Choosing any new mutual fund is risky, especially when you select one without proven leadership. Fortunately, a handful of rookie funds are being piloted by polished managers with impressive track records.

These no-load babies--Kobrick Emerging Growth, Artisan MidCap, and Marsico Focus and Marsico Growth & Income--are flush with cash from new investors, as well as from the fund families that launched them. Moreover, since the portfolios haven't been around for very long, they aren't weighed down by played-out investments. So, if you can live with the uncertainty of investing in a mutual fund without at least a three-year performance record, you might take a look at the fresh portfolios presented here.

The youngest of the group, Kobrick Emerging Growth (888 523-8631), is off to a running start. Launched at the beginning of 1998, the fund has risen 27% through Feb. 19. During the same period, the Standard & Poor's 600 SmallCap Index fell 15.8%. Although Kobrick's performance has been flat for the year to date, the benchmark S&P 600 is down nearly 10%.

The fund is co-managed by Kobrick-Cendant principal Fred Kobrick, a onetime star manager at the top-notch State Street Research and Management Emerging Growth Fund, and his protege, Michael Carmen. Kobrick is known for his hands-on approach and intense in-person grilling of executives in the companies he plows cash into. "Kobrick is an upper-echelon quality investor who is no-nonsense, focused, and hardworking," says financial adviser Peter Culman, president of Culman & Co, an investment advisory and financial planning firm based in Lexington, Mass.

Kobrick Emerging Growth has $38 million in assets under management and contains 50 issues. As its name implies, the fund seeks out early-stage companies, most of which are in technology, retail, and services. That means you'll have to tolerate a fair amount of volatility. The fund's many technology issues, including Lycos, Yahoo!, and CMG, have been bouncing around since the beginning of the year.

If you'd rather toil in the medium-cap arena, Artisan MidCap (800 454-1770) has left its peers in the dust since its launch on June 27, 1997. From its inception through Feb. 19, Artisan has soared 73.2%, compared with 33.6% for the S&P's MidCap 400 Index. And while Artisan has slipped nearly 4% so far this year, it is still besting the S&P MidCap 400 by almost five percentage points.

A quick history lesson. Shortly before its launch, Artisan lured away manager Andrew Stephens from Strong Capital Management, where he co-ran the highly rated Strong Asset Allocation Fund. His Artisan portfolio, with a median market cap of $2.1 billion, is based on a strategy that only considers companies with a price-earnings ratio of less than 20 times 1999 estimated earnings and good growth potential. Stephens selects companies he believes have a well-known franchise or brand advantage. An example is Fortune Brands, which sells Jim Bean Bourbon and Titleist golf balls.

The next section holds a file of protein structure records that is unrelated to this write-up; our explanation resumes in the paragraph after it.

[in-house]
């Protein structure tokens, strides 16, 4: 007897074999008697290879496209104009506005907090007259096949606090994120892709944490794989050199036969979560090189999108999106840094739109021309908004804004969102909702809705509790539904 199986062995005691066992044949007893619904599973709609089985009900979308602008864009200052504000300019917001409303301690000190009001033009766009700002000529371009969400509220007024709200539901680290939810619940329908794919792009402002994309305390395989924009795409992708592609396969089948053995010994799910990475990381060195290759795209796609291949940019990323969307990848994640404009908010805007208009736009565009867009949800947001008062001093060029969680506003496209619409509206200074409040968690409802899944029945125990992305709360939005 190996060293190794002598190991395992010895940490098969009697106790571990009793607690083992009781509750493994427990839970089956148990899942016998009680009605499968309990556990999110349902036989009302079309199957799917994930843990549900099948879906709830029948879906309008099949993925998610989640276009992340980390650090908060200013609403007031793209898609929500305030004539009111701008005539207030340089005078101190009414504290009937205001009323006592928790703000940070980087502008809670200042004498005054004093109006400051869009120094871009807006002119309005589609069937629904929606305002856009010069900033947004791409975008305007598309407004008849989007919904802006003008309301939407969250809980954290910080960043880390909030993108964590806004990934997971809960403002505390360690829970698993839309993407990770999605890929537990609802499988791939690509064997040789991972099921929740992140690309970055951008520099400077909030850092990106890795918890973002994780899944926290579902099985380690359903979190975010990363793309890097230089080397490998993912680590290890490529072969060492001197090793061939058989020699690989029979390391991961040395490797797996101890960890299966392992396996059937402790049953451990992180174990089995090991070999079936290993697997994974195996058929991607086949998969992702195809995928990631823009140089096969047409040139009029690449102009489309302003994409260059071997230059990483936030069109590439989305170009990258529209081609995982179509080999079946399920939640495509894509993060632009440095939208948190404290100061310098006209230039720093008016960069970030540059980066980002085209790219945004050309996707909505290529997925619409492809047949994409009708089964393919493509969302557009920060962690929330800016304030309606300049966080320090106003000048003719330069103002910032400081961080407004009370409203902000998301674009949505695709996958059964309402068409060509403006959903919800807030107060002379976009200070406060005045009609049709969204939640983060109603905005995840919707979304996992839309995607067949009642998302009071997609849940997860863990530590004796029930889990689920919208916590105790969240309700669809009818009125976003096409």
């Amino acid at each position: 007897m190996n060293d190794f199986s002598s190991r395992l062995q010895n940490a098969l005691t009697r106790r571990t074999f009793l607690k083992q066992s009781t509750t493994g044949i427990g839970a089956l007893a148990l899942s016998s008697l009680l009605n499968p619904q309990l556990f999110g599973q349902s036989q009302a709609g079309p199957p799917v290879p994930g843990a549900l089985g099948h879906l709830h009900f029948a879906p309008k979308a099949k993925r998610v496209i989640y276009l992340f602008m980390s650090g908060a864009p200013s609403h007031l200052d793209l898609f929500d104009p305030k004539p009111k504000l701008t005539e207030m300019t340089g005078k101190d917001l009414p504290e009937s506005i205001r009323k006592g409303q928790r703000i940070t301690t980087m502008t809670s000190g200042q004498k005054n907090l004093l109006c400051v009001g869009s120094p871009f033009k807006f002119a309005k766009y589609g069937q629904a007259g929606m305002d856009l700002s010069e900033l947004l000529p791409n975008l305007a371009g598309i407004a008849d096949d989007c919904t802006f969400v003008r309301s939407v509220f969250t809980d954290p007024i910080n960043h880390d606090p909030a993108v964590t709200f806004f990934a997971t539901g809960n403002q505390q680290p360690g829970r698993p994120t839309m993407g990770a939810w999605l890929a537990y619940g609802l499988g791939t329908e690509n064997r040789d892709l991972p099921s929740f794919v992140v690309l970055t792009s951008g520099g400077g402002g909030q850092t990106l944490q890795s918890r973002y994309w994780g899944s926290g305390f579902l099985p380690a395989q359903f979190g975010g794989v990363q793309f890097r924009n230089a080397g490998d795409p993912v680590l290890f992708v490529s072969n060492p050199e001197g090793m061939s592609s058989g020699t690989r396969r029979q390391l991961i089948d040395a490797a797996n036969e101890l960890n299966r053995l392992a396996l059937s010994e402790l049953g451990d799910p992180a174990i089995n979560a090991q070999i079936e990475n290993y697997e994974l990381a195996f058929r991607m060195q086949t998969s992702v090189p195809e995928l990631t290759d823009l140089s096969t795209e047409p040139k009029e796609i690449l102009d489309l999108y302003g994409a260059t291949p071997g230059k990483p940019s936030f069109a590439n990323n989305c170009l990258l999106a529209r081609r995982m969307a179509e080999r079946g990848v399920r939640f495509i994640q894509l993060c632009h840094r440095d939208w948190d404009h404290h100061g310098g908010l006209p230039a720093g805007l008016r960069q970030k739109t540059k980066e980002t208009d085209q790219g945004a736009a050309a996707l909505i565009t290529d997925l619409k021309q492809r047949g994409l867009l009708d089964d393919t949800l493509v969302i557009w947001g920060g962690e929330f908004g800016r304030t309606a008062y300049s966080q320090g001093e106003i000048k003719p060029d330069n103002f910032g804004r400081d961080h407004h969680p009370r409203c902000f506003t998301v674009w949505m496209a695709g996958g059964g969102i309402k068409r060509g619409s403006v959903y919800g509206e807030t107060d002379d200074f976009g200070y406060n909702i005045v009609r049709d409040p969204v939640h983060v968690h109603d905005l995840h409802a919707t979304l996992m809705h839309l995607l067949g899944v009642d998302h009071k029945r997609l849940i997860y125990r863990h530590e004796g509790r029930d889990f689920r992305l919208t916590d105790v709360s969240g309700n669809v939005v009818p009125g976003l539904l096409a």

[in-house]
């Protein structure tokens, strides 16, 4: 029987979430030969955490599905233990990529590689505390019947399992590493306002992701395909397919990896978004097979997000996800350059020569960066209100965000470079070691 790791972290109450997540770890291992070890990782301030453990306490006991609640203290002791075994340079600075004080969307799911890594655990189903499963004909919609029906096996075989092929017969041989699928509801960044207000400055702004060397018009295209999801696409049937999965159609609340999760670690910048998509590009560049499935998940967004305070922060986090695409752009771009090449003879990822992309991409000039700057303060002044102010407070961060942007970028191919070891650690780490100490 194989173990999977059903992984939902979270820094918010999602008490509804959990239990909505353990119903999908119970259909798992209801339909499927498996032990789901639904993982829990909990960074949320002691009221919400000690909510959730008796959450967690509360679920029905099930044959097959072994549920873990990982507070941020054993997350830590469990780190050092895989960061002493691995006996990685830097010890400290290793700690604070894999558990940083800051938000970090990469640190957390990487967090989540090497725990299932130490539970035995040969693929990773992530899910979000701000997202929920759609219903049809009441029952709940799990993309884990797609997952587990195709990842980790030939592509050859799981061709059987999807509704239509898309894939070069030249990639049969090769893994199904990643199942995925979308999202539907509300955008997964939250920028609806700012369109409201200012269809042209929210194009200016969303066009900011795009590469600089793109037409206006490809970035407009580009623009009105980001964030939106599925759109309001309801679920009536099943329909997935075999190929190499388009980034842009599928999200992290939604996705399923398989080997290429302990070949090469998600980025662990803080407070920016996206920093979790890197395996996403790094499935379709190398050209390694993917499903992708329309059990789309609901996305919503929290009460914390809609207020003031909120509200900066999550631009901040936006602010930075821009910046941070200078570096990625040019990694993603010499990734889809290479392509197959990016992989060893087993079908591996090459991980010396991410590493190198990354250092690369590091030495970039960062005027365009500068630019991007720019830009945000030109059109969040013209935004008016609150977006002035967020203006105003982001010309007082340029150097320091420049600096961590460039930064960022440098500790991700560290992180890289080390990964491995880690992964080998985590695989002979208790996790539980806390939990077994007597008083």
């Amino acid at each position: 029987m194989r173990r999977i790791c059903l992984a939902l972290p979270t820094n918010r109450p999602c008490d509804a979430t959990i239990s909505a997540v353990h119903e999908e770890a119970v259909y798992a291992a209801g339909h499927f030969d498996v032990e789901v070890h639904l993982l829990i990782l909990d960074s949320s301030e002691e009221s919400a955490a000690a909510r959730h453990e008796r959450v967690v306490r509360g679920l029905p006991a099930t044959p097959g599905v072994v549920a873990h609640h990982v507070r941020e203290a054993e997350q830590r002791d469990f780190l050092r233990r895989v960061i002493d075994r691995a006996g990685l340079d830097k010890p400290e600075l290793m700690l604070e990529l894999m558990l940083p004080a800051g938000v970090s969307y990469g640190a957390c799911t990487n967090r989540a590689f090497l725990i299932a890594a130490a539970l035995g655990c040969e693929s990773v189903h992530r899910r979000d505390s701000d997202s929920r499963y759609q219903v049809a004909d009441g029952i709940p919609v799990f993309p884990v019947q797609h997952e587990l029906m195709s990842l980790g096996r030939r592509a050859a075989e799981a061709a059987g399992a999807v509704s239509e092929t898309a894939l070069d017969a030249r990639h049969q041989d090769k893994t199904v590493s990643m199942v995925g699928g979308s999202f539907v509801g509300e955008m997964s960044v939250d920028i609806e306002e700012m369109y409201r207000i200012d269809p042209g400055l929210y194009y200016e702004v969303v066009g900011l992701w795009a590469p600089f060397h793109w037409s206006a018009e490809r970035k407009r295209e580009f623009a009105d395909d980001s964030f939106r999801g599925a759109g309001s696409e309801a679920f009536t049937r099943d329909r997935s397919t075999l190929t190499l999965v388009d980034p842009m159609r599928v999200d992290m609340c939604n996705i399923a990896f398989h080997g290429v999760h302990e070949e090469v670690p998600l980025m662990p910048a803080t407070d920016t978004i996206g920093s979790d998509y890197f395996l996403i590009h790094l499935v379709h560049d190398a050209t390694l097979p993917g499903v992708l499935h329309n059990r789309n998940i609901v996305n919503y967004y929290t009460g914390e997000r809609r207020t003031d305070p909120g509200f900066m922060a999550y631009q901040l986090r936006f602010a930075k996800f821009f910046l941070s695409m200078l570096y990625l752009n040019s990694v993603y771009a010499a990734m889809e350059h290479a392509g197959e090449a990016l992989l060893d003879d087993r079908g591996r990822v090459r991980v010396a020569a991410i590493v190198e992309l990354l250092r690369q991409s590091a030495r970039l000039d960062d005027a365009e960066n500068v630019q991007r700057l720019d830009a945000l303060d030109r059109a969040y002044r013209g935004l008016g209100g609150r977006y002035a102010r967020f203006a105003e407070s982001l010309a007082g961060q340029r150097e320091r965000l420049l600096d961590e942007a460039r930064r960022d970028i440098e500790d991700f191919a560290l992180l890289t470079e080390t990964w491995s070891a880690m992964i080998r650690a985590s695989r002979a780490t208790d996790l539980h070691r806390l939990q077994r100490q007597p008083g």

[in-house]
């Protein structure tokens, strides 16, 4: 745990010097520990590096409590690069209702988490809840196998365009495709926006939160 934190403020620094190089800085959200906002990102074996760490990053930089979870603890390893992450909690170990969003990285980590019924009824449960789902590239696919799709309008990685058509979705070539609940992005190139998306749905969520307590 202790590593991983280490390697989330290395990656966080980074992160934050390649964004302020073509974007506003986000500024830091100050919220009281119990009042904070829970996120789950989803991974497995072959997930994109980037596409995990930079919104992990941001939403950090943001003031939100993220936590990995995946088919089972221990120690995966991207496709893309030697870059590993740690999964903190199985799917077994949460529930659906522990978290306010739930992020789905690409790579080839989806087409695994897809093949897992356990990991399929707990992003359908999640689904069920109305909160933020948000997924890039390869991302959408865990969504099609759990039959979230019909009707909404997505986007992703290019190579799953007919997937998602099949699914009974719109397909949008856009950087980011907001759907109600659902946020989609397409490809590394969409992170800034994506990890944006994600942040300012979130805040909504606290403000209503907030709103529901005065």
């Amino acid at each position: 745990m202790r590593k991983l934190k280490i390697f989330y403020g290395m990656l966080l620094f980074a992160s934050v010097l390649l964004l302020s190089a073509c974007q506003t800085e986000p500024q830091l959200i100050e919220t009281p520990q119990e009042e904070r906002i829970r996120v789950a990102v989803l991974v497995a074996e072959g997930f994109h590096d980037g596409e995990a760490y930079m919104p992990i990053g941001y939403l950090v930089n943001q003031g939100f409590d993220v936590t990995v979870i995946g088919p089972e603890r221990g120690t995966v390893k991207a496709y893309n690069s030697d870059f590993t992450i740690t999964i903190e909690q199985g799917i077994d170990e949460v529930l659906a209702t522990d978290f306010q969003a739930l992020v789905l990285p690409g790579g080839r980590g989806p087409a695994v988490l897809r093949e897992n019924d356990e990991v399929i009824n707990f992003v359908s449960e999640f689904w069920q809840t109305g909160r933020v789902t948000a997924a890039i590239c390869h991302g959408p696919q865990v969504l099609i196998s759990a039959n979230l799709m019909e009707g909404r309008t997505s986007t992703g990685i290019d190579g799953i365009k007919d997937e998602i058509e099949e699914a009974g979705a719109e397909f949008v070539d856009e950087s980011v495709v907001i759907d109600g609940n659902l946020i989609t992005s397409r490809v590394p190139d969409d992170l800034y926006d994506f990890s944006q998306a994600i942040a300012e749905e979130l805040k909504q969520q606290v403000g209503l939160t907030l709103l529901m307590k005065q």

"FERTILE AREA." He's also quick to pull the trigger and dump a stock that has reached its price target. For instance, he sold Knoll in January when the stock hit 30. It is now at 20. The 54 issues in the $24 million portfolio are dominated by technology and health-care stocks. Top holdings include Centocor, Liberty Media Group, and Western Wireless. "We believe the mid-cap segment of the investment universe represents the most fertile area to identify franchise companies trading at attractive prices," says Stephens, in part because the sector has been overlooked and the stocks are comparatively cheap.

In the large-stock world, fund manager Thomas Marsico earned his outstanding reputation as head of Janus Twenty, where he was chosen as Manager of the Year in 1987 by Morningstar. Indeed, Janus was consistently rated near the top of Morningstar's rankings. In December, 1997, Marsico bolted from Janus and launched two mutual funds under his own name: Marsico Focus and Marsico Growth & Income (888 860-8686). For the 12 months through Feb. 19, the funds have gained 42.8% and 36.9%, respectively, compared with 19.8% for the S&P's 500-stock index. So far this year, the two funds are up 3.5% and 2.2%, respectively.

Just as with the Janus Twenty, more than 90% of the Focus fund is invested in a core group of 20 stocks. Growth & Income holds almost all the same issues but mixes in a collection of dividend-paying stocks. That brings the total number of issues in Growth & Income to 41.

Although Focus has the better record thus far, Growth & Income is a little less risky and should hold up better if there is a sell-off in large-cap growth stocks. Dell Computer and Microsoft are the biggest winners in both mutual funds. But the two portfolios also are home to such cyclical stocks as Ford Motor and Gulfstream Aerospace, which have turned in more lackluster performances of late.

For all the pizzazz these newcomer funds have demonstrated, they don't have the stellar long-term performance records that give investors confidence. But at least the stewards handling the money have been around the Street on more than a few occasions.

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